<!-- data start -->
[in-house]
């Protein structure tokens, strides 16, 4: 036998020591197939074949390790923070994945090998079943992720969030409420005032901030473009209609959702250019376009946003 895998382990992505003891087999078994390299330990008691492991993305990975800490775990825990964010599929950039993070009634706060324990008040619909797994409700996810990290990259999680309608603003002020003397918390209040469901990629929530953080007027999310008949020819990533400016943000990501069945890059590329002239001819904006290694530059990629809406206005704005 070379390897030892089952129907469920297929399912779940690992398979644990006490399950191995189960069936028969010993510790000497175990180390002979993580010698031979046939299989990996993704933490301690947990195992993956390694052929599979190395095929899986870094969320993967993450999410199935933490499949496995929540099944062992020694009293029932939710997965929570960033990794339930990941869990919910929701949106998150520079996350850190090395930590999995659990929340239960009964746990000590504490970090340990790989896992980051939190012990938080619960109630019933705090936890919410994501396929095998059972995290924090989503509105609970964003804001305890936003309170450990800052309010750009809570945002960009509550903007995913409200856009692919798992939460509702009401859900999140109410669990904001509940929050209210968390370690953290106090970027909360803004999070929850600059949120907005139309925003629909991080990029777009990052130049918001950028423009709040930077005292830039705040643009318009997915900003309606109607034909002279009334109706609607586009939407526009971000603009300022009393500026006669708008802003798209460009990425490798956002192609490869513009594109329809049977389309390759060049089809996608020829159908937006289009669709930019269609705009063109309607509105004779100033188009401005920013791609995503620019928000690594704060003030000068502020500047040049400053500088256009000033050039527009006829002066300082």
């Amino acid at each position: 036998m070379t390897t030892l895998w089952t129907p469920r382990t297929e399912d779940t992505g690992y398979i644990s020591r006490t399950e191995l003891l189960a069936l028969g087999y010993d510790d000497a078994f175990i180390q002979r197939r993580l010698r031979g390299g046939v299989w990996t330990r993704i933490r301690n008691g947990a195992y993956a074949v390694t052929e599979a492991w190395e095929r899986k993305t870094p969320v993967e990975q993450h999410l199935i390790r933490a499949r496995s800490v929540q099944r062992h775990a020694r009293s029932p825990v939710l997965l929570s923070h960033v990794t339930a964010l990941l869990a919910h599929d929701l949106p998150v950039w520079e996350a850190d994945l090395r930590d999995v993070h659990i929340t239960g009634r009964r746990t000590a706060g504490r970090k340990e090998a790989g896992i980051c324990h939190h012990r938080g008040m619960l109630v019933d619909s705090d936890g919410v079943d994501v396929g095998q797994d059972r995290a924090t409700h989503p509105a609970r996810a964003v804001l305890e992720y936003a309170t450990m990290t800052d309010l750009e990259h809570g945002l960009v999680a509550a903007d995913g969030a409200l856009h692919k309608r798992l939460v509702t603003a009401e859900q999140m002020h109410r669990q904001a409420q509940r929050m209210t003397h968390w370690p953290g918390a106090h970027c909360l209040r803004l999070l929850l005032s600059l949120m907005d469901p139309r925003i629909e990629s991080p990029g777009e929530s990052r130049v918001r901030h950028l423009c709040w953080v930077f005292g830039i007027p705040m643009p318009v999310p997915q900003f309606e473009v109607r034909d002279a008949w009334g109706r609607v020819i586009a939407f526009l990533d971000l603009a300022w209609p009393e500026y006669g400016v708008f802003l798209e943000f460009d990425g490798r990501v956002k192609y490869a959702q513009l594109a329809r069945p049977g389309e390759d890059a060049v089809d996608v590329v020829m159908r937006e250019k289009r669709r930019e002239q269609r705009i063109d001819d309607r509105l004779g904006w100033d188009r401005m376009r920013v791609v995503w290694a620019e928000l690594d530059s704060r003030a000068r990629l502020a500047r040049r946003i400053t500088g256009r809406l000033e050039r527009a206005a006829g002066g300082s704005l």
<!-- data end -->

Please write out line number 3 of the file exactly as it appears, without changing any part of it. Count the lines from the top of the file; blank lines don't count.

């Amino acid at each position: 036998m070379t390897t030892l895998w089952t129907p469920r382990t297929e399912d779940t992505g690992y398979i644990s020591r006490t399950e191995l003891l189960a069936l028969g087999y010993d510790d000497a078994f175990i180390q002979r197939r993580l010698r031979g390299g046939v299989w990996t330990r993704i933490r301690n008691g947990a195992y993956a074949v390694t052929e599979a492991w190395e095929r899986k993305t870094p969320v993967e990975q993450h999410l199935i390790r933490a499949r496995s800490v929540q099944r062992h775990a020694r009293s029932p825990v939710l997965l929570s923070h960033v990794t339930a964010l990941l869990a919910h599929d929701l949106p998150v950039w520079e996350a850190d994945l090395r930590d999995v993070h659990i929340t239960g009634r009964r746990t000590a706060g504490r970090k340990e090998a790989g896992i980051c324990h939190h012990r938080g008040m619960l109630v019933d619909s705090d936890g919410v079943d994501v396929g095998q797994d059972r995290a924090t409700h989503p509105a609970r996810a964003v804001l305890e992720y936003a309170t450990m990290t800052d309010l750009e990259h809570g945002l960009v999680a509550a903007d995913g969030a409200l856009h692919k309608r798992l939460v509702t603003a009401e859900q999140m002020h109410r669990q904001a409420q509940r929050m209210t003397h968390w370690p953290g918390a106090h970027c909360l209040r803004l999070l929850l005032s600059l949120m907005d469901p139309r925003i629909e990629s991080p990029g777009e929530s990052r130049v918001r901030h950028l423009c709040w953080v930077f005292g830039i007027p705040m643009p318009v999310p997915q900003f309606e473009v109607r034909d002279a008949w009334g109706r609607v020819i586009a939407f526009l990533d971000l603009a300022w209609p009393e500026y006669g400016v708008f802003l798209e943000f460009d990425g490798r990501v956002k192609y490869a959702q513009l594109a329809r069945p049977g389309e390759d890059a060049v089809d996608v590329v020829m159908r937006e250019k289009r669709r930019e002239q269609r705009i063109d001819d309607r509105l004779g904006w100033d188009r401005m376009r920013v791609v995503w290694a620019e928000l690594d530059s704060r003030a000068r990629l502020a500047r040049r946003i400053t500088g256009r809406l000033e050039r527009a206005a006829g002066g300082s704005l």